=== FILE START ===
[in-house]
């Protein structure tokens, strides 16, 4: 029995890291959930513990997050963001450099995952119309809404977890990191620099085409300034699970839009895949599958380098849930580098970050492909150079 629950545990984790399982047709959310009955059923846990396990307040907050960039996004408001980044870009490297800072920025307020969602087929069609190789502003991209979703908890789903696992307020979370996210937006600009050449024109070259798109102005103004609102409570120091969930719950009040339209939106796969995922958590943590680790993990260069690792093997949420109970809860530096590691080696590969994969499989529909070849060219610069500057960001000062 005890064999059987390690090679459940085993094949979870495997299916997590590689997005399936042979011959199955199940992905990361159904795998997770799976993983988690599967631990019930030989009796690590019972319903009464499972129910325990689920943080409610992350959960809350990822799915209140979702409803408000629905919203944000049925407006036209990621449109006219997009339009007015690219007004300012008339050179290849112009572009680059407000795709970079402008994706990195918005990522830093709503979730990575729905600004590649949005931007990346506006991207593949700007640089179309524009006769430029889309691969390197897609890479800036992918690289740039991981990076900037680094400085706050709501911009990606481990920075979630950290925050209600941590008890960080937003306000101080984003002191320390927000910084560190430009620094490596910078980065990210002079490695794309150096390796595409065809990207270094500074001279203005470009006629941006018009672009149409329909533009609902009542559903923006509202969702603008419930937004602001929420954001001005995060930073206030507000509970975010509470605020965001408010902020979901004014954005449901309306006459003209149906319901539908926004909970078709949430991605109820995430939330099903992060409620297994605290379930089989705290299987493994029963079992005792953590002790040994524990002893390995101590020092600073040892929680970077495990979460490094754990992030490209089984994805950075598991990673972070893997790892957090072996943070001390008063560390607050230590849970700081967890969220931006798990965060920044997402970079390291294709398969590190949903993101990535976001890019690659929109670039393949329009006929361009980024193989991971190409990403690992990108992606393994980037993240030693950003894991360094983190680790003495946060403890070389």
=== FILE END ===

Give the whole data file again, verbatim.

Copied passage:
[in-house]
């Protein structure tokens, strides 16, 4: 029995890291959930513990997050963001450099995952119309809404977890990191620099085409300034699970839009895949599958380098849930580098970050492909150079 629950545990984790399982047709959310009955059923846990396990307040907050960039996004408001980044870009490297800072920025307020969602087929069609190789502003991209979703908890789903696992307020979370996210937006600009050449024109070259798109102005103004609102409570120091969930719950009040339209939106796969995922958590943590680790993990260069690792093997949420109970809860530096590691080696590969994969499989529909070849060219610069500057960001000062 005890064999059987390690090679459940085993094949979870495997299916997590590689997005399936042979011959199955199940992905990361159904795998997770799976993983988690599967631990019930030989009796690590019972319903009464499972129910325990689920943080409610992350959960809350990822799915209140979702409803408000629905919203944000049925407006036209990621449109006219997009339009007015690219007004300012008339050179290849112009572009680059407000795709970079402008994706990195918005990522830093709503979730990575729905600004590649949005931007990346506006991207593949700007640089179309524009006769430029889309691969390197897609890479800036992918690289740039991981990076900037680094400085706050709501911009990606481990920075979630950290925050209600941590008890960080937003306000101080984003002191320390927000910084560190430009620094490596910078980065990210002079490695794309150096390796595409065809990207270094500074001279203005470009006629941006018009672009149409329909533009609902009542559903923006509202969702603008419930937004602001929420954001001005995060930073206030507000509970975010509470605020965001408010902020979901004014954005449901309306006459003209149906319901539908926004909970078709949430991605109820995430939330099903992060409620297994605290379930089989705290299987493994029963079992005792953590002790040994524990002893390995101590020092600073040892929680970077495990979460490094754990992030490209089984994805950075598991990673972070893997790892957090072996943070001390008063560390607050230590849970700081967890969220931006798990965060920044997402970079390291294709398969590190949903993101990535976001890019690659929109670039393949329009006929361009980024193989991971190409990403690992990108992606393994980037993240030693950003894991360094983190680790003495946060403890070389």